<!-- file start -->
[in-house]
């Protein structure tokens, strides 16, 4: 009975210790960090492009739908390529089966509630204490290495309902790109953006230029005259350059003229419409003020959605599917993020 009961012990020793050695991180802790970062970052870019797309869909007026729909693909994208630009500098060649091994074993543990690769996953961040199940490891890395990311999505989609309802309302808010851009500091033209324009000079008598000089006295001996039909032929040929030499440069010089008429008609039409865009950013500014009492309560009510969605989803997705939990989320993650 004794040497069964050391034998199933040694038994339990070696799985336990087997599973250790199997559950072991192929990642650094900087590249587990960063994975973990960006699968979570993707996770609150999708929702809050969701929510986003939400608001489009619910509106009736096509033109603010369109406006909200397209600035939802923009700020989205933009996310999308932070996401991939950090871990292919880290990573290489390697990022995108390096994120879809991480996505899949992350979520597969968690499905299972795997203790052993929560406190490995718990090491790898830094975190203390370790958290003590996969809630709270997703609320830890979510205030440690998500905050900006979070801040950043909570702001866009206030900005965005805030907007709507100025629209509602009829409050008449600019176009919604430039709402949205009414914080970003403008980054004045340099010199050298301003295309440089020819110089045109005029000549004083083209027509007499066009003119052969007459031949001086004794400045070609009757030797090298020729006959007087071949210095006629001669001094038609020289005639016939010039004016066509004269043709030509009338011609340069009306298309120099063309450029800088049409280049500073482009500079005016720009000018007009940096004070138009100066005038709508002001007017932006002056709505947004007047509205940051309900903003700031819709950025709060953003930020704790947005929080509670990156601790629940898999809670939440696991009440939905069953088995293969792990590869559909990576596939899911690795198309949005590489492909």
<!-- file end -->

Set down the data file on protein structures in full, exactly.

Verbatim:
[in-house]
């Protein structure tokens, strides 16, 4: 009975210790960090492009739908390529089966509630204490290495309902790109953006230029005259350059003229419409003020959605599917993020 009961012990020793050695991180802790970062970052870019797309869909007026729909693909994208630009500098060649091994074993543990690769996953961040199940490891890395990311999505989609309802309302808010851009500091033209324009000079008598000089006295001996039909032929040929030499440069010089008429008609039409865009950013500014009492309560009510969605989803997705939990989320993650 004794040497069964050391034998199933040694038994339990070696799985336990087997599973250790199997559950072991192929990642650094900087590249587990960063994975973990960006699968979570993707996770609150999708929702809050969701929510986003939400608001489009619910509106009736096509033109603010369109406006909200397209600035939802923009700020989205933009996310999308932070996401991939950090871990292919880290990573290489390697990022995108390096994120879809991480996505899949992350979520597969968690499905299972795997203790052993929560406190490995718990090491790898830094975190203390370790958290003590996969809630709270997703609320830890979510205030440690998500905050900006979070801040950043909570702001866009206030900005965005805030907007709507100025629209509602009829409050008449600019176009919604430039709402949205009414914080970003403008980054004045340099010199050298301003295309440089020819110089045109005029000549004083083209027509007499066009003119052969007459031949001086004794400045070609009757030797090298020729006959007087071949210095006629001669001094038609020289005639016939010039004016066509004269043709030509009338011609340069009306298309120099063309450029800088049409280049500073482009500079005016720009000018007009940096004070138009100066005038709508002001007017932006002056709505947004007047509205940051309900903003700031819709950025709060953003930020704790947005929080509670990156601790629940898999809670939440696991009440939905069953088995293969792990590869559909990576596939899911690795198309949005590489492909």